Checkout bans could kick confectionery while it's down: Euromonitor

By Annie Harrison-Dunn

- Last updated on GMT

“If alarm bells were ringing after the Lidl move in January, they’ll be deafening now,” says Euromonitor analyst.
“If alarm bells were ringing after the Lidl move in January, they’ll be deafening now,” says Euromonitor analyst.

Related tags Retailing Tesco

The recent flurry of retail checkout confectionery bans, joined last month by retail giant Tesco, could hurt impulse-driven sales, but present high margin opportunities to supermarkets, according to Euromonitor analysts.

Two weeks ago Tesco became the first UK grocery retailer to commit to a blanket ban of confectionery at checkouts​ across all its store formats. Its move followed the likes of Lidl, which announced a similar pilot in selected store earlier this year. 

Euromonitor food research analyst Lauren Bandy told ConfectioneryNews the move was likely to put pressure on other retailers to follow suit, in which case this could add a sizable challenge to a growing list of confectionery predicaments including reformulation and plateauing volume sales.

Discussing the decision with Bandy, Euromonitor research analyst Jack Skelly said: “If alarm bells were ringing after the Lidl move in January, they’ll be deafening now.”

Bandy said if other retailers jumped on the bandwagon manufacturers were likely to see impulse buying – which represents a key driver for the segment – hurt. According to Euromonitor data, 'countline' smaller format confectionery products are expected to plateau at just 1% growth in the UK over the next five years. 

Conversely she said this could present a high-unit price and high-margin opportunity for supermarkets if they were to replace confectionery with own-brand health foods like nuts.

An inconvenient loss

In a podcast​ by the research firm, Skelly said convenience stores account for 21% of chocolate/confectionery sales in the UK, and the same amount for sugar confectionery. Within this he said Tesco holds a 20% share of the country’s total convenience store sales. “Therefore the removal of confectionery from Tesco [checkouts] seriously hampers sales for manufacturers depending on where the company decides to move these products within stores,”​ he said.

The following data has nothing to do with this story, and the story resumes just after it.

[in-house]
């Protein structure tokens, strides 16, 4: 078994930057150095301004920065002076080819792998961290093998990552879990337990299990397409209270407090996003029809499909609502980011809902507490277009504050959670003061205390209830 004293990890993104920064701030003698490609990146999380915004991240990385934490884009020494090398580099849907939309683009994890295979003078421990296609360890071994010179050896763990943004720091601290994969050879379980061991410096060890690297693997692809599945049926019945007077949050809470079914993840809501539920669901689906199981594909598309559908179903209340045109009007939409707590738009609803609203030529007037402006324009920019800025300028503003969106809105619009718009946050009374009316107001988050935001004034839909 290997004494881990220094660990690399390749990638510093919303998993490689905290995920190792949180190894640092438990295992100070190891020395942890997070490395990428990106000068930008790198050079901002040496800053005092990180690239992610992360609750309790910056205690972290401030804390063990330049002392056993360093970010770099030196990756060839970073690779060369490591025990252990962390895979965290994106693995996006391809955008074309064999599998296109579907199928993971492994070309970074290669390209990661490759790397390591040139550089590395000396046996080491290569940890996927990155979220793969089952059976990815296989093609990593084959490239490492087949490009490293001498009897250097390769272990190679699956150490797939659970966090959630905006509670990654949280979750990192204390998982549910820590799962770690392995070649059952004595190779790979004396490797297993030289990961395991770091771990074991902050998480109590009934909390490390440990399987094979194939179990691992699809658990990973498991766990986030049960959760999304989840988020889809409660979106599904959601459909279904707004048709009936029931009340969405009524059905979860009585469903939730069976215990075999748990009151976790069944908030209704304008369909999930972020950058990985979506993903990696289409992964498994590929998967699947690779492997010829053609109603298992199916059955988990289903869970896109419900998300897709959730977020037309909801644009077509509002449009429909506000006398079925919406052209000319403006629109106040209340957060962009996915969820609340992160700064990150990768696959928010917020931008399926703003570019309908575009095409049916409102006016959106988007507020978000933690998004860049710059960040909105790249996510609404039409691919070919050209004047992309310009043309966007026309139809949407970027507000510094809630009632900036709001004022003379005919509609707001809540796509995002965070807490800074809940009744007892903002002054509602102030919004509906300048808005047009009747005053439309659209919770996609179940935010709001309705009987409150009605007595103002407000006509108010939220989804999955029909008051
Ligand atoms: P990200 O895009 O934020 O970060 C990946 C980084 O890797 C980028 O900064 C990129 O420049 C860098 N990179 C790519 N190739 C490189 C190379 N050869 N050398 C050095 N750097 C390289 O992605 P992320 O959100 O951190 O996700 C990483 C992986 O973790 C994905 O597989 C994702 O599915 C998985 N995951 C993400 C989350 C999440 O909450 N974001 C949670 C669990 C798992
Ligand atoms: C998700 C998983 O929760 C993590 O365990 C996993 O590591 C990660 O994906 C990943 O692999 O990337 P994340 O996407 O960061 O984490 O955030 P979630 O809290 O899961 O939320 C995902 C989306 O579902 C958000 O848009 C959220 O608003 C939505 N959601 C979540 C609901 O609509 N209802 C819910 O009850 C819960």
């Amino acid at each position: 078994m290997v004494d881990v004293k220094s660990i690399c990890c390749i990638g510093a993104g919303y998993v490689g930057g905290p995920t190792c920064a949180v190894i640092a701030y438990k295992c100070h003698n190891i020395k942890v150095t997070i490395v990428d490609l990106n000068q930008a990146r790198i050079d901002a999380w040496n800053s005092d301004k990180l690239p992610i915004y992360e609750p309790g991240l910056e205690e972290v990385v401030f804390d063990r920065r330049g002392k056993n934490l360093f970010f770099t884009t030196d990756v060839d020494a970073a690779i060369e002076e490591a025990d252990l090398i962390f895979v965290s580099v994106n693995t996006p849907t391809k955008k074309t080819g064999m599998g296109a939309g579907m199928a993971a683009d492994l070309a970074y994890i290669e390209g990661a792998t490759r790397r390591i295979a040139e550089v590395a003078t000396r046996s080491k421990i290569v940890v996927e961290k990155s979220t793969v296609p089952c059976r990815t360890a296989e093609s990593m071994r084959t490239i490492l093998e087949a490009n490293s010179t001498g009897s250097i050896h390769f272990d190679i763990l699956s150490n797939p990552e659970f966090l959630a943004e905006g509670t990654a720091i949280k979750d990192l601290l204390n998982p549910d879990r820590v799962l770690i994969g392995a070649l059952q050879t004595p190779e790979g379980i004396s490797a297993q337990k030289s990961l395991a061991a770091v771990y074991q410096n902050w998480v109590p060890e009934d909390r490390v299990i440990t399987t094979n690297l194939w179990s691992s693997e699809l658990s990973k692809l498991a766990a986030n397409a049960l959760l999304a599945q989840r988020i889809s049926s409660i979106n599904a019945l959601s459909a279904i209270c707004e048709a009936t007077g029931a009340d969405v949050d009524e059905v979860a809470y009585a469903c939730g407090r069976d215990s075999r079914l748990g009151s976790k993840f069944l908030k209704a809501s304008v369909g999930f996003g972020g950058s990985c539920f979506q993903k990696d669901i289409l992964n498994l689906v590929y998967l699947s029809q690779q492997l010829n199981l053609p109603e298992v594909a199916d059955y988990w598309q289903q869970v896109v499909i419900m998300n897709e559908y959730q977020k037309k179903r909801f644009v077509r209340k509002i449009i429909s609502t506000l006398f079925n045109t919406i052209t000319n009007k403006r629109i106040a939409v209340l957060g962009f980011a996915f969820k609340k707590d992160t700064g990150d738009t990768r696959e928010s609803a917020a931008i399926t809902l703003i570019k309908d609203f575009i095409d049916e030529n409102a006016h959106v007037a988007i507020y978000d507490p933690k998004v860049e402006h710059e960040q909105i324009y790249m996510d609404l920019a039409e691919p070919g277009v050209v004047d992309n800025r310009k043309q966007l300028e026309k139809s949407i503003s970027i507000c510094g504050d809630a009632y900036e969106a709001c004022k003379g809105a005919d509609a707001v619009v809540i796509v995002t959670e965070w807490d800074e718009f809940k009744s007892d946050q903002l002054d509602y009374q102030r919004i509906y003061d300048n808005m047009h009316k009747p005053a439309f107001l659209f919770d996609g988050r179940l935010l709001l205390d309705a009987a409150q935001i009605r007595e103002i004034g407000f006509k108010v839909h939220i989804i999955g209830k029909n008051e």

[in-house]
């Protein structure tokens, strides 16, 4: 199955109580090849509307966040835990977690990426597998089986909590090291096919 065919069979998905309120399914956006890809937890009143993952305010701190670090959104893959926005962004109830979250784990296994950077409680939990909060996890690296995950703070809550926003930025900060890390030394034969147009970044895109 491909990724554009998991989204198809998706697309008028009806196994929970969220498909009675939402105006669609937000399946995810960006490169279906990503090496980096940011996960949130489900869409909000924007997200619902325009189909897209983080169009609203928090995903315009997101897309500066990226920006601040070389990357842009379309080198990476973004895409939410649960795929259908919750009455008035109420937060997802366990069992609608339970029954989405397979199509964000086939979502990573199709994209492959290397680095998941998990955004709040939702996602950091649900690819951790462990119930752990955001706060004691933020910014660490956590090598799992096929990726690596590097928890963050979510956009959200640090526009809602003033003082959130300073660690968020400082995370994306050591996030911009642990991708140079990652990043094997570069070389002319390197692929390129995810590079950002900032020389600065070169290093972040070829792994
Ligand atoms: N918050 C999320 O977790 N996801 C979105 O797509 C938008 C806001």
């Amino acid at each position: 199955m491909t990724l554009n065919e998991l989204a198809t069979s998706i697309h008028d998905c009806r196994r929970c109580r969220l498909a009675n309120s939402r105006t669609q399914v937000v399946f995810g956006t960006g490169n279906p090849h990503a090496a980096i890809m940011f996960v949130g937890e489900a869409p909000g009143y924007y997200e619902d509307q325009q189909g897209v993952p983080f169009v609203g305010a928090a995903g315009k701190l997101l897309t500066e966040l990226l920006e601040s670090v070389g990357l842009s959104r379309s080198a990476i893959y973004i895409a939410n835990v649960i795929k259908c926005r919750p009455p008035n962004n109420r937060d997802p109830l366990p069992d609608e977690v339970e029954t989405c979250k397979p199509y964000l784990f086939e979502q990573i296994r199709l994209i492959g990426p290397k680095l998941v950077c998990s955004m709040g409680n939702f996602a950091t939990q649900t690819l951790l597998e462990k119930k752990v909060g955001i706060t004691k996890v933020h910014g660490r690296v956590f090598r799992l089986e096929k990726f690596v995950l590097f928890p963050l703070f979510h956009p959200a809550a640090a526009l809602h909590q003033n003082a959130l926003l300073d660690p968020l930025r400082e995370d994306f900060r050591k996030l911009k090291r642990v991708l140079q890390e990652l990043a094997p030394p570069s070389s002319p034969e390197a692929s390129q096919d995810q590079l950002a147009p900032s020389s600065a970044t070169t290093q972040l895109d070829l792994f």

Euromonitor countline figures


UK value: -0.2%

UK volume: -0.3%

Western Europe value: -0.2%

Western Europe volume: 0.3%



UK value: 0.6% 

UK volume: -1.2%

Western Europe value: 0.1%

Western Europe volume: 0.1%

Bandy said it was important to remember that the effect was far from including all retailers and all store formats and said long-term impacts on manufacturers would dependent on this. However she added: “I think we’re going to see announcements from others following suit pretty soon.”  

She said this was likely to come from high-end retailers and said it would also be interesting to see how the situation plays out in other regions, for example Poland where Tesco has a significant presence.

To the aisle?

Bandy said in the event of other supermarkets following suit, confectioners would have to find new ways to stand out in the crowded aisle. “It’s possible we’ll see a battle of the main aisle. We may see a shift towards end-of-aisle promotions,”​ she said.

Tesco said it would be piloting healthy replacement products at checkouts over the coming year, before the ban is completely enforced at year's end.

Bandy made an example of nuts as a health food with particularly high margins that could present a profitable opportunity for grocers. “It could be great for retailers,”​ she said. However she added checkouts were traditionally targeted at children, with so-called ‘pester power’ dictating choices. “Do nuts really appeal to kids?”

She said this could be the beginning of a different demographic being targeted at checkouts – with greater focus on health. 

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